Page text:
The Lie Files

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Doctoring the records
Delivering the embryo through the cervix reduced the invasiveness of the surgery. But Pearce's key advantage was this: he never had to do the operation. The name of the alleged patient correlated with a woman who would have been 84 at the time of the operation.

dunnoNormally, that puts a woman out of the child-bearing years. But an additional factor made her pregnancy even more unlikely. She was dead at the time of the "operation."

Medical specialists admitted that operating on a dead patient did reduce the chance of side effects. But some of Pearce's harshest critics added a telling detail to the argument: inventing cures for conditions like ectopic pregnancy does raise false hopes.

The scam began unraveling even before publication, when Pearce's colleagues at St. George's Hospital, London, wondered why they'd heard nothing about the revolutionary procedure. A colleague accused Pearce of impropriety, and the hospital mounted an investigation, which found that Pearce had forged computer records in an effort to cover his tracks.

The investigation revealed that Pearce had not just invented the ectopic success: he also concocted, from whole cloth, a random trial of 191 patients. (You don't need a medical degree to recognize the time savings in not even staging an experiment.)

coupla white guys sittin' around talking coupla white guys sittin' around talking

Good ol' boys
How did Pearce succeed in publishing his breakthrough technique? Observers blamed laxity on the part of the British Journal of Obstetrics and Gynaecology, which accepted Pearce's pioneering report on ectopic pregnancy after considering it for fully three days. "The British Journal of Obstetrics and Gynaecology did not put as many barriers up to the publication of fraud as they might," wrote Stephen Lock (see "Lessons From the Pearce Affair" in the bibliography).

Pearce benefited from an old-boy network. He was an editor of the duped journal. His mentor and supervisor at the hospital, Professor Geoffrey Chamberlain, was the journal's top editor and president of its publisher, the Royal College of Obstetricians and Gynecologists.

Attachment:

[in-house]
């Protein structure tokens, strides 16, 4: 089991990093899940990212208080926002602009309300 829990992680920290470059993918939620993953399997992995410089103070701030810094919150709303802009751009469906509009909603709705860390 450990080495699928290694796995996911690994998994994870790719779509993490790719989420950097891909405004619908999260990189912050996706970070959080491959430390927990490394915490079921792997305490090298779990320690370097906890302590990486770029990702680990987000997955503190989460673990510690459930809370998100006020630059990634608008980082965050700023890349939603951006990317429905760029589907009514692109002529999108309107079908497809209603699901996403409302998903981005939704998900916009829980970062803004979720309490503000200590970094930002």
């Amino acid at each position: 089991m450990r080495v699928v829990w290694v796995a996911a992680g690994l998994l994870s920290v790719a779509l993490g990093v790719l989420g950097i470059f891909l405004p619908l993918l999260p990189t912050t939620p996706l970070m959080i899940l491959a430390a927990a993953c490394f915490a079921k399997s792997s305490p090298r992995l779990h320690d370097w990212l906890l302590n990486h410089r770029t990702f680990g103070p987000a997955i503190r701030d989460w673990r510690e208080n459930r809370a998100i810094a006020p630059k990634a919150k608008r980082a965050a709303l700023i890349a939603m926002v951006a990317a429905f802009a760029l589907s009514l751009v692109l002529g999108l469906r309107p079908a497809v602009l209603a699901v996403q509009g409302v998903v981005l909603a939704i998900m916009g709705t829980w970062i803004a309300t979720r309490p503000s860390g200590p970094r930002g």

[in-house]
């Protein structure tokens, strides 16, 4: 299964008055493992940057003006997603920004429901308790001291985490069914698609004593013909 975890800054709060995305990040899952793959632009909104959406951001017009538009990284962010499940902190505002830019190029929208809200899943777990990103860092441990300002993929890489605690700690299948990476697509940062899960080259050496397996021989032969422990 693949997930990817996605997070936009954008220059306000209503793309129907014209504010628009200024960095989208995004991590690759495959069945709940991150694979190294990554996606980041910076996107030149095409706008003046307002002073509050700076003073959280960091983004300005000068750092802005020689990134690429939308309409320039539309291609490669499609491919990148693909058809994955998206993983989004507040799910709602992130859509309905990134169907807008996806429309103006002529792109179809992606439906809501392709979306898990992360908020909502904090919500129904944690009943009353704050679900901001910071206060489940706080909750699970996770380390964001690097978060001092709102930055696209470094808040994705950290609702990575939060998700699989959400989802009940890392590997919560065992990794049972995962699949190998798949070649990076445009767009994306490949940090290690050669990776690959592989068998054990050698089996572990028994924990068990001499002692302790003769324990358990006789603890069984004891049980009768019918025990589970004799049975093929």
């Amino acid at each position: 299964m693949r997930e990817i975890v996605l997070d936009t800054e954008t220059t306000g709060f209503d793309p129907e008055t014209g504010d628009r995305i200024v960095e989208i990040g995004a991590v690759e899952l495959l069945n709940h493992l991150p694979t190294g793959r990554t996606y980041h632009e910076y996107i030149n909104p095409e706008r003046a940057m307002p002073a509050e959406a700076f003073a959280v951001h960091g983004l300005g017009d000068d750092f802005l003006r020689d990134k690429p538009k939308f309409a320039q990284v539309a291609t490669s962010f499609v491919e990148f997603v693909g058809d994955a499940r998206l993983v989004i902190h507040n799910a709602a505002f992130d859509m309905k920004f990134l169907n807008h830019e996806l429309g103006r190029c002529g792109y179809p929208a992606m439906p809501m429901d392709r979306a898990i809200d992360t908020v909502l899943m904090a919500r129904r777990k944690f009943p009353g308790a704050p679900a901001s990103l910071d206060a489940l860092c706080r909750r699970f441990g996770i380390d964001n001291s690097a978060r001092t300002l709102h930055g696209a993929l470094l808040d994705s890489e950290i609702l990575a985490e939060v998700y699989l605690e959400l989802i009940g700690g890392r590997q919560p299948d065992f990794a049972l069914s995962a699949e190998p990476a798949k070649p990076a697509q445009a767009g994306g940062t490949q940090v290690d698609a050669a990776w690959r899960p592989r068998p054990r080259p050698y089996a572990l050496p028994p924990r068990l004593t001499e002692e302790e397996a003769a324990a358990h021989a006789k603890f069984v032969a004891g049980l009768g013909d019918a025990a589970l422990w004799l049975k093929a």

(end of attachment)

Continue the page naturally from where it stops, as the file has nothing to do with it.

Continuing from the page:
Just on the face of it, the 191-patient trial for miscarriages associated with polycystic ovaries should have raised questions. According to Lock, who co-wrote the book "Fraud and Misconduct in Medical Research" (see bibliography), the condition is extremely rare, and "A more disinterested editor might have questioned the fact that over three years Pearce purported to have collected 191 women with a syndrome so uncommon that a major referral center was seeing only one or two new cases a month."

Remarkable retraction
In November 1995, the British Journal of Obstetrics and Gynaecology retracted four Pearce articles, saying that two studies were "unsubstantiated and could not be relied upon." Regarding the other two studies, "No evidence could be found that [they] had been carried out." (The second category included the miscarriage study. See "Retraction of Articles" in the bibliography.

When it was over, Chamberlain had resigned from the obstetrical society and the journal (but not from St. George's Hospital). Pearce was sacked from the hospital and removed from the British medical register (to which he is eligible to reapply) and he is no longer an editor of the journal.

Critics warn that fraud is distressingly common in medicine. In 1996, five articles on leukemia co-authored by none other than Francis Collins, director of the National Center for Human Genome Research, were withdrawn after a graduate student at the University of Michigan was found to have cooked up data. For an examination of fraud in science, see "Betrayers of the Truth " in the bibliography.

Impossible dream of biological computer -- realized!

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